The hiring of former Alabama co-offensive coordinator Josh Gattis to become the offensive coordinator (yes, the sole offensive coordinator) at Michigan on Thursday is the latest and most discernible proof of Harbaugh’s willingness to evolve.
The Wolverines have hired Josh Gattis — Alabama’s co-offensive coordinator and wide receivers coach — to fill the job, per The Athletic’s Bruce Feldman and Chris Vannini. The news comes as a shock, not just because it means Harbaugh could cede control of the offense, but because Harbaugh said after Michigan’s Peach Bowl loss that he didn’t anticipate any changes to his coaching staff.
What has to change is something systemic. There either has to be a greater buy-in within the program to elevate players to a new level, a change in philosophy to use players’ talents more effectively or an uptick in recruiting that injects Michigan with players too good to fail.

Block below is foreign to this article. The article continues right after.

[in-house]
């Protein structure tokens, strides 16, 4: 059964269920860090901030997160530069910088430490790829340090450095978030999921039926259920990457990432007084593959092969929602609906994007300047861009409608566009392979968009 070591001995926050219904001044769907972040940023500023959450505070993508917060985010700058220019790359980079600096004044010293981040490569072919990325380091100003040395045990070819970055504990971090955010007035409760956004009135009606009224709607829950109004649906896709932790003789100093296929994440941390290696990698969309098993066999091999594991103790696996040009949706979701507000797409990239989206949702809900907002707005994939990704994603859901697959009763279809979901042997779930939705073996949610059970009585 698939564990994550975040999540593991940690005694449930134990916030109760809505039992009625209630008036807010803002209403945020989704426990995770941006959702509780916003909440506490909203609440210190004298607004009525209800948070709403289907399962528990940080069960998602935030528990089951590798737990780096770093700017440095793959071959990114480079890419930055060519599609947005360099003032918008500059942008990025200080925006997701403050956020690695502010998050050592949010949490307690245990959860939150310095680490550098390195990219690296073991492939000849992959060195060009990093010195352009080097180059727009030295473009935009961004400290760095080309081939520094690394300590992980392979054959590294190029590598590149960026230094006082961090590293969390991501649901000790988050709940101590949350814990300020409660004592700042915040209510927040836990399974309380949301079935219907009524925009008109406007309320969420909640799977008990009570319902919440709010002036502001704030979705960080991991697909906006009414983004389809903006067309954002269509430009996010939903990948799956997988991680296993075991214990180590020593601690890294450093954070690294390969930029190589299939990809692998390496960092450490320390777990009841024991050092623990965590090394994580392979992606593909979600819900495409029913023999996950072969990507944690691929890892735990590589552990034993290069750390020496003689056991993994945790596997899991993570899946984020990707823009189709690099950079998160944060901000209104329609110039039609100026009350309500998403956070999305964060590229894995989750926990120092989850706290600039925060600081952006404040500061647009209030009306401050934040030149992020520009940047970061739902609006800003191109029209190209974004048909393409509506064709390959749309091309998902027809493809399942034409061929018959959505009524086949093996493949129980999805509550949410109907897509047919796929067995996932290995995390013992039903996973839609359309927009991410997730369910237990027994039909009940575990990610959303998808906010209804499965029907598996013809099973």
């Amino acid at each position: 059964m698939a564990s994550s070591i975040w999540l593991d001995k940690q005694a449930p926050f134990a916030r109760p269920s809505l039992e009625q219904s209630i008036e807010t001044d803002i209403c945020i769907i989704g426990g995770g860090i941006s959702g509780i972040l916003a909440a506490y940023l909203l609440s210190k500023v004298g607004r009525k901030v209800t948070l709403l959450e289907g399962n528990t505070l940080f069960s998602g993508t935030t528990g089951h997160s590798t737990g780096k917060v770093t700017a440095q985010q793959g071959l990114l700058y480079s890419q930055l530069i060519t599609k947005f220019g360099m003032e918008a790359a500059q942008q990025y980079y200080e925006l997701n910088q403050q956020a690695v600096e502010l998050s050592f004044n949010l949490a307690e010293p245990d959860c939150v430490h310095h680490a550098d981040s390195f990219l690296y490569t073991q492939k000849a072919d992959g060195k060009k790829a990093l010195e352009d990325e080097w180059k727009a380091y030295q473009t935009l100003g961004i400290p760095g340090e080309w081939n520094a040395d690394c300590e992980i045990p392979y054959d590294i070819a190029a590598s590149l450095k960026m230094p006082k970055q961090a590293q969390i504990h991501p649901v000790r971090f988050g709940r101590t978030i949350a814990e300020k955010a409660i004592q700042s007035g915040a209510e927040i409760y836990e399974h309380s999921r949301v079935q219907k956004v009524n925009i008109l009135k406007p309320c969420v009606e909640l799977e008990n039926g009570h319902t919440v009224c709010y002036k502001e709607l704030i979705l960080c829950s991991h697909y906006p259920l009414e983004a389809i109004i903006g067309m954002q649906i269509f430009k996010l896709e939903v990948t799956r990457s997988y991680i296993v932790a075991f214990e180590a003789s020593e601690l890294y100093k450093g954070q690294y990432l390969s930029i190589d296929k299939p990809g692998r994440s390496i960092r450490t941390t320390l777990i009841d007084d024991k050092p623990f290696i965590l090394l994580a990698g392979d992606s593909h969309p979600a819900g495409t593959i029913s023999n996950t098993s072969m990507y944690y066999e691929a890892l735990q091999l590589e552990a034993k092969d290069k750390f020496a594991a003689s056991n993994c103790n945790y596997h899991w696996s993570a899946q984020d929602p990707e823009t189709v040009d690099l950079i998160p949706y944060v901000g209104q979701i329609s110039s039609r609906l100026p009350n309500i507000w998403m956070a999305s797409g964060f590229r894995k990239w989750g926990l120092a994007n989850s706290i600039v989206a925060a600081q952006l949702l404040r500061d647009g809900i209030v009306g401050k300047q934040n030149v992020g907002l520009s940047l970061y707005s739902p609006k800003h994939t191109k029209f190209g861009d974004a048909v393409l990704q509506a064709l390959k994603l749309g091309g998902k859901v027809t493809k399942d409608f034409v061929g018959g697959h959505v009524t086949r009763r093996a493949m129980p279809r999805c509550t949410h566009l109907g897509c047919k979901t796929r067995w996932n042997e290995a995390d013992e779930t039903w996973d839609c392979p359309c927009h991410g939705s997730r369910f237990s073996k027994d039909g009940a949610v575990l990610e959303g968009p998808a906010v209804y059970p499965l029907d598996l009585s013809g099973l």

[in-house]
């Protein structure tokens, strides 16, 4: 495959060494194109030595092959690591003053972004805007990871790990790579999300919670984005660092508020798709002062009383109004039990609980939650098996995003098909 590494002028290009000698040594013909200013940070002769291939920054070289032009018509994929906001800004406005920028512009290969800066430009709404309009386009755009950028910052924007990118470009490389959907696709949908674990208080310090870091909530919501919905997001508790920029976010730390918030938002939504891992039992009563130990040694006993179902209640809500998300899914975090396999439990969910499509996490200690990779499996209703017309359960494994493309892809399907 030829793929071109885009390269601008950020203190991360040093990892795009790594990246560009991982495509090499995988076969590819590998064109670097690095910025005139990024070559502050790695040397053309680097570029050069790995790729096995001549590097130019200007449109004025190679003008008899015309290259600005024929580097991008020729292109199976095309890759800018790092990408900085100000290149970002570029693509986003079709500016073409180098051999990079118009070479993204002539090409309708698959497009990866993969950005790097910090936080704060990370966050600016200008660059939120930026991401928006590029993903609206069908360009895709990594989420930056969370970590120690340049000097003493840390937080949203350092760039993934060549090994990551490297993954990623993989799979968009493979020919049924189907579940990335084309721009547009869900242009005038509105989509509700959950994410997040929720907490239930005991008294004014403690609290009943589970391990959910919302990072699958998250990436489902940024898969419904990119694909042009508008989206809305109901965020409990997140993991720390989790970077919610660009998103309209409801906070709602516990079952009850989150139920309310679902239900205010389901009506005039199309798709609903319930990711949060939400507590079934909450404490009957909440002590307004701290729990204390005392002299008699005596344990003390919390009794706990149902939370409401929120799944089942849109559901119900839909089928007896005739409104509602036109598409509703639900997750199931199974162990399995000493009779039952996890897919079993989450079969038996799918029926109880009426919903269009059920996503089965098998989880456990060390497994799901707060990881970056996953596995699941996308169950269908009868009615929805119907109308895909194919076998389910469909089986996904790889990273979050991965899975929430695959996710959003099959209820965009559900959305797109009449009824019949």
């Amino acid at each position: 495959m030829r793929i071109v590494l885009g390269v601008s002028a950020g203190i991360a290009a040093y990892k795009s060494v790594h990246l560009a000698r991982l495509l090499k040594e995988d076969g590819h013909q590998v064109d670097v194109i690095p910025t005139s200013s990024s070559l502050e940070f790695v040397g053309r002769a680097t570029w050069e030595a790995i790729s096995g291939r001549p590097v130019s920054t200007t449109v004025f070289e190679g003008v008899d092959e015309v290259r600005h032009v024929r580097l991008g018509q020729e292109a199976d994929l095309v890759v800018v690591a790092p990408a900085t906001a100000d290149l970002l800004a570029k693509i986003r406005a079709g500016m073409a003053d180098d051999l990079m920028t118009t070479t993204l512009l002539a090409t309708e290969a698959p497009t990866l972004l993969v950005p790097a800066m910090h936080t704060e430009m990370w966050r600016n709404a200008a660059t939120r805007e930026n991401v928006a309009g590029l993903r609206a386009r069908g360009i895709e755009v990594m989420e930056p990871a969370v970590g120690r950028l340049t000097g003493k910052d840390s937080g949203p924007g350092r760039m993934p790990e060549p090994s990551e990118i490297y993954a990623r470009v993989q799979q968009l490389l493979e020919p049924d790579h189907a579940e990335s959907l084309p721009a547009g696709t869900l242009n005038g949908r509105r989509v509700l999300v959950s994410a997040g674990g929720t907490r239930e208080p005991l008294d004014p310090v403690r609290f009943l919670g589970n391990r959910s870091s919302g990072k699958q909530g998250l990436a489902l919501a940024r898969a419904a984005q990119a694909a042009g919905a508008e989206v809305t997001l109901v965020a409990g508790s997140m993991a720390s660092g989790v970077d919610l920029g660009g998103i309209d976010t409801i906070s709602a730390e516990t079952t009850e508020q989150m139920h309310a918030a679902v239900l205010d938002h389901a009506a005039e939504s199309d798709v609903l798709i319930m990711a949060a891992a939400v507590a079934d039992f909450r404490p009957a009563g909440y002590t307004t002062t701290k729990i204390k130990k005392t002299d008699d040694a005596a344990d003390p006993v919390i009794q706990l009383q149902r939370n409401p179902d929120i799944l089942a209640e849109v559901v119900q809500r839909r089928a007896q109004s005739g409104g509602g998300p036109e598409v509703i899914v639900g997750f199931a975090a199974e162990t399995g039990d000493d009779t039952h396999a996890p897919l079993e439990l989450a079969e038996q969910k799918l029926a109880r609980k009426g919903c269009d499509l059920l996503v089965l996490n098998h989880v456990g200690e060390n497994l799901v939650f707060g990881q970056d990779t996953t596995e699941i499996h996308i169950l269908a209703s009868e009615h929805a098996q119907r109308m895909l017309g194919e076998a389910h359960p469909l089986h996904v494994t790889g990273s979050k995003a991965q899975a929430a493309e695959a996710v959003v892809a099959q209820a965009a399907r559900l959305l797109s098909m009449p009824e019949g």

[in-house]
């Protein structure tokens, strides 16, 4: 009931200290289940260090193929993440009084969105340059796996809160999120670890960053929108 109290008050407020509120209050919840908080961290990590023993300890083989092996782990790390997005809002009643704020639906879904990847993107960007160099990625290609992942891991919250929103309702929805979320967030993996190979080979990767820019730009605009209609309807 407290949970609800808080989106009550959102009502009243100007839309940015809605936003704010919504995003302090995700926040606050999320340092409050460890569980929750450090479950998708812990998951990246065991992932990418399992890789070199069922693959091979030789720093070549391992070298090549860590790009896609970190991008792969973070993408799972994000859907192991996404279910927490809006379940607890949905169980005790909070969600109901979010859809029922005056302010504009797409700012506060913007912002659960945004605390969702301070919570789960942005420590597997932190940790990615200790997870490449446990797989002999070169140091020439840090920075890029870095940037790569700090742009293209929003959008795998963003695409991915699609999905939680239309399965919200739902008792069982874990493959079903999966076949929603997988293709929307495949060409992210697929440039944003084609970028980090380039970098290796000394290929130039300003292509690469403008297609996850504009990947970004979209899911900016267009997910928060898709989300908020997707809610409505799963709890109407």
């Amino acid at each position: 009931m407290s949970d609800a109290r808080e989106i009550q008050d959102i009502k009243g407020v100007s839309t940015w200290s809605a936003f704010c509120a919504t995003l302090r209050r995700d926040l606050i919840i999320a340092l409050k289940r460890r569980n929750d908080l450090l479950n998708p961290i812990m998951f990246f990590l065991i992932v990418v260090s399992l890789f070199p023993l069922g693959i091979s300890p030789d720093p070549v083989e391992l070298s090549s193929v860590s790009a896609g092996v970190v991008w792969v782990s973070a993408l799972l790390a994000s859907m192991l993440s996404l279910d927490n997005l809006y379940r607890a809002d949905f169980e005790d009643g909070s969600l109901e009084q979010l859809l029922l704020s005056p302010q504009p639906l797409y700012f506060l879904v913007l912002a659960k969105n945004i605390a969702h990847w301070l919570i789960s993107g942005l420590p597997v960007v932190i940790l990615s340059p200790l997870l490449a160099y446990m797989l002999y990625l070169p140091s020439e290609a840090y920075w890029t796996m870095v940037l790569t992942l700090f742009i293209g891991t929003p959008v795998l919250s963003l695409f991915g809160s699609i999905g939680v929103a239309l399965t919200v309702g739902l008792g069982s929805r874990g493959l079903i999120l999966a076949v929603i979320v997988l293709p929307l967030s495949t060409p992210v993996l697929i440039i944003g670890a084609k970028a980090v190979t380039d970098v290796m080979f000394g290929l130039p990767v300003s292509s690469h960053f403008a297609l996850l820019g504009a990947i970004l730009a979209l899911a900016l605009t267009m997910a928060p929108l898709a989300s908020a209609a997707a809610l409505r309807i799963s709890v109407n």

Michigan defensive line coach Greg Mattison has accepted a job to join the staff at Ohio State, as first reported by the Wolverines Wire. And for Harbaugh and Michigan, an offseason already sure to be rife with questions just reached a fever pitch.
“Next year, we’re not going to try to go backwards,” Winovich said, speaking of the program he’s now leaving. While Winovich might be correct that regression seems unlikely, the Harbaugh era has become increasingly defined by one question: Is progression really any more likely?
When the Wolverines needed their defense at the end of the season, when the stakes were raised, and the opponents were better, the unit wilted. They gave up a program-record 62 points to No. 6 Ohio State and then allowed 41 more to the tenth-ranked Gators on Saturday.